September 21, 2021

Linkage Mag

Geared for the Automotive Life

Will All Future Aston Martins, Rolls-Royces and Bentleys be Hybrids?

London traffic near Trafalgar Square

Prime Minister Boris Johnson has announced plans to ban sales of new gas- and diesel-powered cars in the UK by 2030.

Johnson’s announcement is part of his plan for a “green industrial revolution” that would fight global warming and create up to 250,000 jobs.

Under Johnson’s plan, new hybrid cars and vans that can drive a certain distance without shifting over to the internal-combustion engine can be sold until 2035.

The UK also will spend £1.3 billion ($1.7 billion) to increase charging sites for electric vehicles. Billions more will go towards programs to make electric cars more affordable and mass-scale production of electric car batteries.

There has been no serious talk of banning existing cars that burn petrol (gasoline) or diesel.

British cars are electric

Earlier this year, Aston Martin announced plans to install their new hybrid V6 engine in their DB11, DBX and Vantage models. Aston Martin also announced plans to install a version of the new hybrid V6 — a 3.0-litre twin turbo — in the much-anticipated Valhalla supercar.

Rolls-Royce is reportedly developing an all-electric model, but the company seems to have no plans for hybrid cars. Bentley started selling the Bentayga hybrid in 2018. The Bentley Bentayga is priced at $160,000 — and up.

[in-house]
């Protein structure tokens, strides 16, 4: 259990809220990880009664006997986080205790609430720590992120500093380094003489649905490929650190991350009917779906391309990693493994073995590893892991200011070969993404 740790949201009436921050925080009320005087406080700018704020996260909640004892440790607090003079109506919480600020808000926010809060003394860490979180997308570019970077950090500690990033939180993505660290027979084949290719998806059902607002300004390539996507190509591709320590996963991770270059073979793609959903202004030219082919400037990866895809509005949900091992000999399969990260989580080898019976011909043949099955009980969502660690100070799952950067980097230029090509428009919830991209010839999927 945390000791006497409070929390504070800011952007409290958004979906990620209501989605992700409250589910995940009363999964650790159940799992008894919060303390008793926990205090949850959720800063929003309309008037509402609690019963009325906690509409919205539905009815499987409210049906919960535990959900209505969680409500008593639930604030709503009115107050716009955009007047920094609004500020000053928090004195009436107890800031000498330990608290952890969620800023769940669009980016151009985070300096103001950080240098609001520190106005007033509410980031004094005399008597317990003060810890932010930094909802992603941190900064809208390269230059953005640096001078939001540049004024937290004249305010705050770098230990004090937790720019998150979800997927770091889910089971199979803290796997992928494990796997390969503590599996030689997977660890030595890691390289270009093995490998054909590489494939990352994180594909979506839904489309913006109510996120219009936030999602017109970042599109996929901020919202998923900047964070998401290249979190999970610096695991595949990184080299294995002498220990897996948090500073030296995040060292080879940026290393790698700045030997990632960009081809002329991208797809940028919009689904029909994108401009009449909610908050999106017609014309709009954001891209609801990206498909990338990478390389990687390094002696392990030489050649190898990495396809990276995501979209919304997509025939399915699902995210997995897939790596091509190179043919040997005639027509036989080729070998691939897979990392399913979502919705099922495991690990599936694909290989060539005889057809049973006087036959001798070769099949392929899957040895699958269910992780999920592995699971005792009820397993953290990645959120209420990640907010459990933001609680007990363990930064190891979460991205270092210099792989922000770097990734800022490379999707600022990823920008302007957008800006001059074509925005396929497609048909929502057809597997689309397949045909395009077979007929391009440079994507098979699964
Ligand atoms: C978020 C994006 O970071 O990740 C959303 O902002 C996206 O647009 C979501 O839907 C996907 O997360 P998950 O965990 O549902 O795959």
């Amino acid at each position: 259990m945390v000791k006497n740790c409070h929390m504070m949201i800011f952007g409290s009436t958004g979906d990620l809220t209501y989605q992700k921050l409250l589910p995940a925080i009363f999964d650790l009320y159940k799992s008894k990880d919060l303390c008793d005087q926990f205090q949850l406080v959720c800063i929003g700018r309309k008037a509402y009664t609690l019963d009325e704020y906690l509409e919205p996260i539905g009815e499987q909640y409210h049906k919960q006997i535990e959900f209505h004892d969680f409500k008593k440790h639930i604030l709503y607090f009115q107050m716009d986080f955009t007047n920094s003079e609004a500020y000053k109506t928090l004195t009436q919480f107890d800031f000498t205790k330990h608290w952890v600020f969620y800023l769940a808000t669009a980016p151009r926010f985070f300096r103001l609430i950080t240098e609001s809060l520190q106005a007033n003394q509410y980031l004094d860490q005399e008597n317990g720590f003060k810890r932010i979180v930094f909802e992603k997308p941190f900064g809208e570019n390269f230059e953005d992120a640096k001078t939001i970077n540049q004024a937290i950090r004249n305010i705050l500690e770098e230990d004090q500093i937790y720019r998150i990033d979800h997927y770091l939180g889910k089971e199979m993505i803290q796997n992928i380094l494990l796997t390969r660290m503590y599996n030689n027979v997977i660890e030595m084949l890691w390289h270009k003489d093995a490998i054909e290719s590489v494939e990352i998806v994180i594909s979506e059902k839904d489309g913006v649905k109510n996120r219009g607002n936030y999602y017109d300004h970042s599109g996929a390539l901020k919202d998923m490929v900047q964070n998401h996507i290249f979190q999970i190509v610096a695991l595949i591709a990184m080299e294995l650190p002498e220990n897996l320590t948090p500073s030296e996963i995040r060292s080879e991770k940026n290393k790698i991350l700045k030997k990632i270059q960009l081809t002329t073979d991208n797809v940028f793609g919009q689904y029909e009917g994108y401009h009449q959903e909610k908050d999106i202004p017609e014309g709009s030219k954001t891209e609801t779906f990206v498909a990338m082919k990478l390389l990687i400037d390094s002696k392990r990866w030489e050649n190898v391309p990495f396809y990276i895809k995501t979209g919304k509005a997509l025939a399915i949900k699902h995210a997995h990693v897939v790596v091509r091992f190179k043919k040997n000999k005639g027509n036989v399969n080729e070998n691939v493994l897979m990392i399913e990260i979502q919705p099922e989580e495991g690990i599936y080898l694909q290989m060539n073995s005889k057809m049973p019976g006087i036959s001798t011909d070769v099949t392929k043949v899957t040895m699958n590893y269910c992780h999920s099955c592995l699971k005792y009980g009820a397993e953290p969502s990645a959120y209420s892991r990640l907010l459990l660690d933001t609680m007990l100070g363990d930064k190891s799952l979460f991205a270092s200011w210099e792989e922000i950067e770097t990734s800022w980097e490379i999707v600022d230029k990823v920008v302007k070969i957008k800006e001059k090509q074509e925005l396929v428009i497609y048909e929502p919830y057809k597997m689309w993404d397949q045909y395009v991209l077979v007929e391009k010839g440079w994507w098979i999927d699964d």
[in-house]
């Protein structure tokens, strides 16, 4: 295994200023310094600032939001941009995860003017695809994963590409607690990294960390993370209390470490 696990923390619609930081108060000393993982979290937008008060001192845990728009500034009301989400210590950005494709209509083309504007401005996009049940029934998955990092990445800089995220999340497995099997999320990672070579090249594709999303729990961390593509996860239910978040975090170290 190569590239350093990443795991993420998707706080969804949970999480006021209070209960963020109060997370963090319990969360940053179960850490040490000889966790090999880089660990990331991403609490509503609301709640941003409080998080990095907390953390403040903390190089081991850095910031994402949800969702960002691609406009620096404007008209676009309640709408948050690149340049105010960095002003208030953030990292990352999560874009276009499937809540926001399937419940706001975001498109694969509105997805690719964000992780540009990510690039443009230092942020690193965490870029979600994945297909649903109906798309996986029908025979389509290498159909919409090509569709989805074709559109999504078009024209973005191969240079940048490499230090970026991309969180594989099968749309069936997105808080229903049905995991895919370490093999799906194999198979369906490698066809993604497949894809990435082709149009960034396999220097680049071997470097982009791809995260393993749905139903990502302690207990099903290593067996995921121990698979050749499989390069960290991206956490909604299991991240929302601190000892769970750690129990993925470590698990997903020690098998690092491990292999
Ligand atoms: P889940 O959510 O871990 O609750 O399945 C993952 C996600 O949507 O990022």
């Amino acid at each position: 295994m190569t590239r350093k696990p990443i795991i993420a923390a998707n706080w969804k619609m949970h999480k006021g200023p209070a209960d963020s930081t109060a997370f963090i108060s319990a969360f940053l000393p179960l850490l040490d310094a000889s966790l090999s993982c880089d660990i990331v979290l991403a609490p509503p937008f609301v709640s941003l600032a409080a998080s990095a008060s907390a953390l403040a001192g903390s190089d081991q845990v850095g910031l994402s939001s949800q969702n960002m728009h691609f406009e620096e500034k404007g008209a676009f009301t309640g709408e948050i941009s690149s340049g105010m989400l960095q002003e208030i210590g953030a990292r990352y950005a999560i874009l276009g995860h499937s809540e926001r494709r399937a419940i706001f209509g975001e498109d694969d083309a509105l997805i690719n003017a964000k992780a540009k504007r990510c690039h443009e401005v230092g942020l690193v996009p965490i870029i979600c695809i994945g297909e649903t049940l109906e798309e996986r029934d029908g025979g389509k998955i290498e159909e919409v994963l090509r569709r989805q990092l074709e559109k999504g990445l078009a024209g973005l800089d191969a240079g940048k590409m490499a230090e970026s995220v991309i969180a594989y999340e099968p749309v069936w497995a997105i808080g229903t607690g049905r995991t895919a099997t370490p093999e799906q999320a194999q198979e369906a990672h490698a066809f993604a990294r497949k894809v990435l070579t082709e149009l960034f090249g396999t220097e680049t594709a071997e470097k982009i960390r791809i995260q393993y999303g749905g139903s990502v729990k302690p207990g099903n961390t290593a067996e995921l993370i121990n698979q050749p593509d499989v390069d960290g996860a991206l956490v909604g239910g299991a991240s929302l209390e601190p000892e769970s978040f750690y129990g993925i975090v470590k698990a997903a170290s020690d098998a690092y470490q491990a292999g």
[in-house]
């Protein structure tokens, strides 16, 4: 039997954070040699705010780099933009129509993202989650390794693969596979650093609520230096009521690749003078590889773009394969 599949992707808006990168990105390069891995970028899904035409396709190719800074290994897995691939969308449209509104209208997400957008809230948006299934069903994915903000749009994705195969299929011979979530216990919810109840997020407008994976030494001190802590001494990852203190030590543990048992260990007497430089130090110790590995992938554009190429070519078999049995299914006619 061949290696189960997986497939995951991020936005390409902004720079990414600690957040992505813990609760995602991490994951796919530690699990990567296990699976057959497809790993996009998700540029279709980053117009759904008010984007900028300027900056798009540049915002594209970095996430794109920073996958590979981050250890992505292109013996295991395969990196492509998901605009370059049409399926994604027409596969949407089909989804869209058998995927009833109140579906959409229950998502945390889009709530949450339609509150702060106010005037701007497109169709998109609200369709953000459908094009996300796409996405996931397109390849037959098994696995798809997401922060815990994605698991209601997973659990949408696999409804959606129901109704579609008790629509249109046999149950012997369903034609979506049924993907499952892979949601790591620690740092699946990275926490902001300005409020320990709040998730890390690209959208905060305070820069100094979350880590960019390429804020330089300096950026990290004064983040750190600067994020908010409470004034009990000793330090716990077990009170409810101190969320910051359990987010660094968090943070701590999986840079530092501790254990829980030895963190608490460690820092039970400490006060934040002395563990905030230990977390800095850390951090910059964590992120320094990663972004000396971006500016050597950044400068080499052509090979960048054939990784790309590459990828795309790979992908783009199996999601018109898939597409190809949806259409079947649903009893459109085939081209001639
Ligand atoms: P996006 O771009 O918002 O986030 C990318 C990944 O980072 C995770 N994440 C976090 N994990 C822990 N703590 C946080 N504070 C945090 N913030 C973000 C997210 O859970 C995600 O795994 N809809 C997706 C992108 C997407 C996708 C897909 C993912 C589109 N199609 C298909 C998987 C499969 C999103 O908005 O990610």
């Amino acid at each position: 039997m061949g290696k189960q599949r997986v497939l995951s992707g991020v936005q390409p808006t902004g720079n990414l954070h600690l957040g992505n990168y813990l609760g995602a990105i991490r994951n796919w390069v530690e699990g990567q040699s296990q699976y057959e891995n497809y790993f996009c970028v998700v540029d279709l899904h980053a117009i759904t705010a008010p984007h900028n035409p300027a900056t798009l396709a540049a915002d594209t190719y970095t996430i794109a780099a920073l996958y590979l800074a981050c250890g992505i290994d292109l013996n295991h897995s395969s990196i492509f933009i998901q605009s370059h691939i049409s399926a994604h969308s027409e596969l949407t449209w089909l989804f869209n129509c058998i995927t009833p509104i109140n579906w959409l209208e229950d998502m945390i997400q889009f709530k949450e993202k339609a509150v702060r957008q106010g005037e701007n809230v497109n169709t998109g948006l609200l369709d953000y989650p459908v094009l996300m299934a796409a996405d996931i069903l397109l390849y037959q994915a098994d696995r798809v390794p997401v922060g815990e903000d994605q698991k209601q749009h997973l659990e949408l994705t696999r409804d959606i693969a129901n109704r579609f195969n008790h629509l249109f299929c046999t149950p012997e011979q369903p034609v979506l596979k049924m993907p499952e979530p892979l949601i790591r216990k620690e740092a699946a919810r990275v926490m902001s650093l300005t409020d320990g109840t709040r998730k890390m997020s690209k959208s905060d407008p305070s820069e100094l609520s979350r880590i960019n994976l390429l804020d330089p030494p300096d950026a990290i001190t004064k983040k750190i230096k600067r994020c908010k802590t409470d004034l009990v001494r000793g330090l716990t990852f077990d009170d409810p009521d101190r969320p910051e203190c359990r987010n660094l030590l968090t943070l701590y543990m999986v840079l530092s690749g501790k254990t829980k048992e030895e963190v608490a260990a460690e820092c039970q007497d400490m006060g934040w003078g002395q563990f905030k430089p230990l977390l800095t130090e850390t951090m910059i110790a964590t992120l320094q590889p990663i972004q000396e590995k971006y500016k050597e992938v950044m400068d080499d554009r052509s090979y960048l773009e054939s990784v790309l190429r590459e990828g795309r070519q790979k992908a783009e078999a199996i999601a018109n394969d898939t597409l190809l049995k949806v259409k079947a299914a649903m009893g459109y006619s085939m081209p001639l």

A history of change

The British have a long history of making big economic changes to improve their environment.

The UK rode its massive supply of cheap coal to world economic leadership from 1760 through the Victorian Era. British steel and British steam technology depended on burning massive amounts of coal. Further, coal was the country’s main source of industrial power, electrical generation and home heating until the 1960s. Buildings in most British cities wore a thick coat of black coal soot for decades — or centuries.

A turning point came in December of 1956 with London’s “Great Smog” — a dense, toxic cloud of fog and smoke that choked the usually smoky city for four days. People could not see across the street, and thousands died.

The government passed clean air laws, and the UK began the long pivot away from coal power. Most British power now comes from natural gas, nuclear and wind energy. Most buildings in London are now clean of coal soot.

And it now appears that another turning point is upon us, and most new British cars will be hybrids or all-electric models in the very near future.